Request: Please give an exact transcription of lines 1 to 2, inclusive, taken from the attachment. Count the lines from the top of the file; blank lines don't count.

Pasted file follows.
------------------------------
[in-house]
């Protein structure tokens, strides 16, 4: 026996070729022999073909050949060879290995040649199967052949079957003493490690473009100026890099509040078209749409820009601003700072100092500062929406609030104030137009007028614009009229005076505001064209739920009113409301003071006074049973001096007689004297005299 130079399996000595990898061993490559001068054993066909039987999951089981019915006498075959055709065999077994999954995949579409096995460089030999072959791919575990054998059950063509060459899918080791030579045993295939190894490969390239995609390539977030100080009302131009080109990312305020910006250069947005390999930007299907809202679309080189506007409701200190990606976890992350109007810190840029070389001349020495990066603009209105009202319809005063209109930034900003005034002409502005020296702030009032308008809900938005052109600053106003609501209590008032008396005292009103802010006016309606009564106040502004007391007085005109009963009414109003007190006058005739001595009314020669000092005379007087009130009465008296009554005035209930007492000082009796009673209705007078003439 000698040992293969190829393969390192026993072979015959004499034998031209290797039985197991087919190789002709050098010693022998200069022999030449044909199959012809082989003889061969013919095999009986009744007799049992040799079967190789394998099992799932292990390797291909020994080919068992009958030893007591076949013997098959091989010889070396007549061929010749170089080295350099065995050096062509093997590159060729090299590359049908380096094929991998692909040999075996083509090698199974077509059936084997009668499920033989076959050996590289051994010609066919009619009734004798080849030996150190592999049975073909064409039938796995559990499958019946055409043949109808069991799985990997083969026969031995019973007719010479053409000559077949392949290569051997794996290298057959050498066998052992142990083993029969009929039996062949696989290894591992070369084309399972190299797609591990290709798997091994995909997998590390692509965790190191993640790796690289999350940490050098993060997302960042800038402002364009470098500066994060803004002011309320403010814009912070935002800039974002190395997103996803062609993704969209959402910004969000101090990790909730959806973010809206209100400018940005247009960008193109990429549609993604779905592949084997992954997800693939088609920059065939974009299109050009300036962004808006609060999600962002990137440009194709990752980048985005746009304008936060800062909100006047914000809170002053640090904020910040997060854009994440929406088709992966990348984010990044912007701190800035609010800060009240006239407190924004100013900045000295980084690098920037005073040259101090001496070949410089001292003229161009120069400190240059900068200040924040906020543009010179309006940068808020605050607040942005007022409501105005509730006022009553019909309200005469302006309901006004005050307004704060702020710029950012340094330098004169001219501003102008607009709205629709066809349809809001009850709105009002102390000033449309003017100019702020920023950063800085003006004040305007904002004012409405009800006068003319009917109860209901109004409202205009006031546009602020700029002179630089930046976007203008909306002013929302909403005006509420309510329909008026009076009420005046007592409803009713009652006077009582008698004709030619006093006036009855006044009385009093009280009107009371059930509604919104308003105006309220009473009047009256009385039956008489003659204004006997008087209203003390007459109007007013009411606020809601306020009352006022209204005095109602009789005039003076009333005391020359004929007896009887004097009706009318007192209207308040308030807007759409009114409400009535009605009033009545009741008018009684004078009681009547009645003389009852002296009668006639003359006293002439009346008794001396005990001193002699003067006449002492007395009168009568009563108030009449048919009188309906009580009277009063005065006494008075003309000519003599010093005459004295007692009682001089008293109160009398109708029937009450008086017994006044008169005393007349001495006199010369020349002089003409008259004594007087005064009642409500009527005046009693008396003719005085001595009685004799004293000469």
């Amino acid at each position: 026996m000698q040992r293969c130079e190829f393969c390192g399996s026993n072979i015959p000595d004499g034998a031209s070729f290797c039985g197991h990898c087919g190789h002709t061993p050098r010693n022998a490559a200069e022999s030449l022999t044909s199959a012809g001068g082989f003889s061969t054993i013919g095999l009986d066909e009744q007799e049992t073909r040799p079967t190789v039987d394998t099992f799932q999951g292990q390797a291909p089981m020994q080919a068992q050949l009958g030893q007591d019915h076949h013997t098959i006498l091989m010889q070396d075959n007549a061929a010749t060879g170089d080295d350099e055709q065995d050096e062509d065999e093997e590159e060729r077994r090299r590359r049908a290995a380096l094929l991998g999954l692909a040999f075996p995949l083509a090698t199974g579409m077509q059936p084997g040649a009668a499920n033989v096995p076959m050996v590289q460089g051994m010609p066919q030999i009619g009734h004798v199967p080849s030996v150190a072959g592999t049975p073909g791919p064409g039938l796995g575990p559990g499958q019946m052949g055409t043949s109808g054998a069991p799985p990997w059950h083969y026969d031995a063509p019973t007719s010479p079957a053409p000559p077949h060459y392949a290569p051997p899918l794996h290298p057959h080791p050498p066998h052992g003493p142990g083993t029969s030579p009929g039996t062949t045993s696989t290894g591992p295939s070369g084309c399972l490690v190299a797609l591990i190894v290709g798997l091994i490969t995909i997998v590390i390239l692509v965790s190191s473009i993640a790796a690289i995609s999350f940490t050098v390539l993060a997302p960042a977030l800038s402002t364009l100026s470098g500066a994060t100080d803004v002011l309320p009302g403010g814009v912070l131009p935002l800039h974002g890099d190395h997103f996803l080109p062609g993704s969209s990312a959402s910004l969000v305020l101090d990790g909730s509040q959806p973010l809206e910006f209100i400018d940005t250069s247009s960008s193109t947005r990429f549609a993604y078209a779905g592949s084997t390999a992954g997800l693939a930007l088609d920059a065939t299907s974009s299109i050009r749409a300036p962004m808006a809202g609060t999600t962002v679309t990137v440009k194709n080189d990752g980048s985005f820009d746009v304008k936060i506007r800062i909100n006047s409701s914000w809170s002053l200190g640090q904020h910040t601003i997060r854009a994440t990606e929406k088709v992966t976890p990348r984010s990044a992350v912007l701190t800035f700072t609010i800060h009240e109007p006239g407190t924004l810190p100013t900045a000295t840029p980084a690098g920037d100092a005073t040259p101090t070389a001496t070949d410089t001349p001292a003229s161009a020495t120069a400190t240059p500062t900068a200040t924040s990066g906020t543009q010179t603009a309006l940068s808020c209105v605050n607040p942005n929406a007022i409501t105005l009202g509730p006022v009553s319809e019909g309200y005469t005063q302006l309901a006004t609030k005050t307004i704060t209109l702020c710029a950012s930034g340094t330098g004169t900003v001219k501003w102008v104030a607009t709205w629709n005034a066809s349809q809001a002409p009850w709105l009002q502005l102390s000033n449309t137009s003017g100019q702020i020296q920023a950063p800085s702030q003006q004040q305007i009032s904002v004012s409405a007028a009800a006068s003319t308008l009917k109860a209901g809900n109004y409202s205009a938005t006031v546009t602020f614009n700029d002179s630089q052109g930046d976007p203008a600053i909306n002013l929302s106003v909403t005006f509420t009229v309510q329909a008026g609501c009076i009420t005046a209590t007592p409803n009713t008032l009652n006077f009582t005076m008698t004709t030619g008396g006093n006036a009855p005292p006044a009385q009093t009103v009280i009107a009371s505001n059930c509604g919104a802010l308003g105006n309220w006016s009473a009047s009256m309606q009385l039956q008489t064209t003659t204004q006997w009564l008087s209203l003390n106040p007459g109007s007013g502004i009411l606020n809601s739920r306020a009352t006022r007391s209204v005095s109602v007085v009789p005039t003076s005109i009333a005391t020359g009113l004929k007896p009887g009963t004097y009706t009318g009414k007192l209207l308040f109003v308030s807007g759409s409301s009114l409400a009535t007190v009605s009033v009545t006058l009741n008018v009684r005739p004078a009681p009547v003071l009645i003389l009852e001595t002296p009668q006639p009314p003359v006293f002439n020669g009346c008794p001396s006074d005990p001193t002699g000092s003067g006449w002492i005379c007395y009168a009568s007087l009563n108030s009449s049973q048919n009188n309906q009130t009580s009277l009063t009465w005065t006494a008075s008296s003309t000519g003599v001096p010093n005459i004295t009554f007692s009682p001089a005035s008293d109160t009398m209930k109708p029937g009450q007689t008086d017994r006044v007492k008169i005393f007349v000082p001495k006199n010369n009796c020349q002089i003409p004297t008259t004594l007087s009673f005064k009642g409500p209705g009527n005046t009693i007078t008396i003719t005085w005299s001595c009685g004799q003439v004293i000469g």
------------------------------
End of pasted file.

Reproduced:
[in-house]
């Protein structure tokens, strides 16, 4: 026996070729022999073909050949060879290995040649199967052949079957003493490690473009100026890099509040078209749409820009601003700072100092500062929406609030104030137009007028614009009229005076505001064209739920009113409301003071006074049973001096007689004297005299 130079399996000595990898061993490559001068054993066909039987999951089981019915006498075959055709065999077994999954995949579409096995460089030999072959791919575990054998059950063509060459899918080791030579045993295939190894490969390239995609390539977030100080009302131009080109990312305020910006250069947005390999930007299907809202679309080189506007409701200190990606976890992350109007810190840029070389001349020495990066603009209105009202319809005063209109930034900003005034002409502005020296702030009032308008809900938005052109600053106003609501209590008032008396005292009103802010006016309606009564106040502004007391007085005109009963009414109003007190006058005739001595009314020669000092005379007087009130009465008296009554005035209930007492000082009796009673209705007078003439 000698040992293969190829393969390192026993072979015959004499034998031209290797039985197991087919190789002709050098010693022998200069022999030449044909199959012809082989003889061969013919095999009986009744007799049992040799079967190789394998099992799932292990390797291909020994080919068992009958030893007591076949013997098959091989010889070396007549061929010749170089080295350099065995050096062509093997590159060729090299590359049908380096094929991998692909040999075996083509090698199974077509059936084997009668499920033989076959050996590289051994010609066919009619009734004798080849030996150190592999049975073909064409039938796995559990499958019946055409043949109808069991799985990997083969026969031995019973007719010479053409000559077949392949290569051997794996290298057959050498066998052992142990083993029969009929039996062949696989290894591992070369084309399972190299797609591990290709798997091994995909997998590390692509965790190191993640790796690289999350940490050098993060997302960042800038402002364009470098500066994060803004002011309320403010814009912070935002800039974002190395997103996803062609993704969209959402910004969000101090990790909730959806973010809206209100400018940005247009960008193109990429549609993604779905592949084997992954997800693939088609920059065939974009299109050009300036962004808006609060999600962002990137440009194709990752980048985005746009304008936060800062909100006047914000809170002053640090904020910040997060854009994440929406088709992966990348984010990044912007701190800035609010800060009240006239407190924004100013900045000295980084690098920037005073040259101090001496070949410089001292003229161009120069400190240059900068200040924040906020543009010179309006940068808020605050607040942005007022409501105005509730006022009553019909309200005469302006309901006004005050307004704060702020710029950012340094330098004169001219501003102008607009709205629709066809349809809001009850709105009002102390000033449309003017100019702020920023950063800085003006004040305007904002004012409405009800006068003319009917109860209901109004409202205009006031546009602020700029002179630089930046976007203008909306002013929302909403005006509420309510329909008026009076009420005046007592409803009713009652006077009582008698004709030619006093006036009855006044009385009093009280009107009371059930509604919104308003105006309220009473009047009256009385039956008489003659204004006997008087209203003390007459109007007013009411606020809601306020009352006022209204005095109602009789005039003076009333005391020359004929007896009887004097009706009318007192209207308040308030807007759409009114409400009535009605009033009545009741008018009684004078009681009547009645003389009852002296009668006639003359006293002439009346008794001396005990001193002699003067006449002492007395009168009568009563108030009449048919009188309906009580009277009063005065006494008075003309000519003599010093005459004295007692009682001089008293109160009398109708029937009450008086017994006044008169005393007349001495006199010369020349002089003409008259004594007087005064009642409500009527005046009693008396003719005085001595009685004799004293000469």